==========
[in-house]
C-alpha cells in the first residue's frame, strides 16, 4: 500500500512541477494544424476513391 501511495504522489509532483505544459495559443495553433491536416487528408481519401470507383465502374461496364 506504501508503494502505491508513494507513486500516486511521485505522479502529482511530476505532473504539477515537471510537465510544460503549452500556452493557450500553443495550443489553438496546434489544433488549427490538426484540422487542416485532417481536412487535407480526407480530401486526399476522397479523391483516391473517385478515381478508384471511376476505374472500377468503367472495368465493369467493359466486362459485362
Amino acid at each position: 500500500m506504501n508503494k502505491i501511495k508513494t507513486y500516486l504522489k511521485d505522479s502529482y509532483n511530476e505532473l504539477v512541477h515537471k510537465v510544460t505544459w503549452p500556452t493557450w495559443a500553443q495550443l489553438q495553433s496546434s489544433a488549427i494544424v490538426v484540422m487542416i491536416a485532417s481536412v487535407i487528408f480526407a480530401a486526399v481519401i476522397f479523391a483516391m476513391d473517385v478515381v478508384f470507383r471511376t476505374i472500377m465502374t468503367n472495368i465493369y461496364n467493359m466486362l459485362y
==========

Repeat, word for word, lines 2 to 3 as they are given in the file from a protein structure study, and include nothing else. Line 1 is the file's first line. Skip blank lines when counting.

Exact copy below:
C-alpha cells in the first residue's frame, strides 16, 4: 500500500512541477494544424476513391 501511495504522489509532483505544459495559443495553433491536416487528408481519401470507383465502374461496364 506504501508503494502505491508513494507513486500516486511521485505522479502529482511530476505532473504539477515537471510537465510544460503549452500556452493557450500553443495550443489553438496546434489544433488549427490538426484540422487542416485532417481536412487535407480526407480530401486526399476522397479523391483516391473517385478515381478508384471511376476505374472500377468503367472495368465493369467493359466486362459485362
Amino acid at each position: 500500500m506504501n508503494k502505491i501511495k508513494t507513486y500516486l504522489k511521485d505522479s502529482y509532483n511530476e505532473l504539477v512541477h515537471k510537465v510544460t505544459w503549452p500556452t493557450w495559443a500553443q495550443l489553438q495553433s496546434s489544433a488549427i494544424v490538426v484540422m487542416i491536416a485532417s481536412v487535407i487528408f480526407a480530401a486526399v481519401i476522397f479523391a483516391m476513391d473517385v478515381v478508384f470507383r471511376t476505374i472500377m465502374t468503367n472495368i465493369y461496364n467493359m466486362l459485362y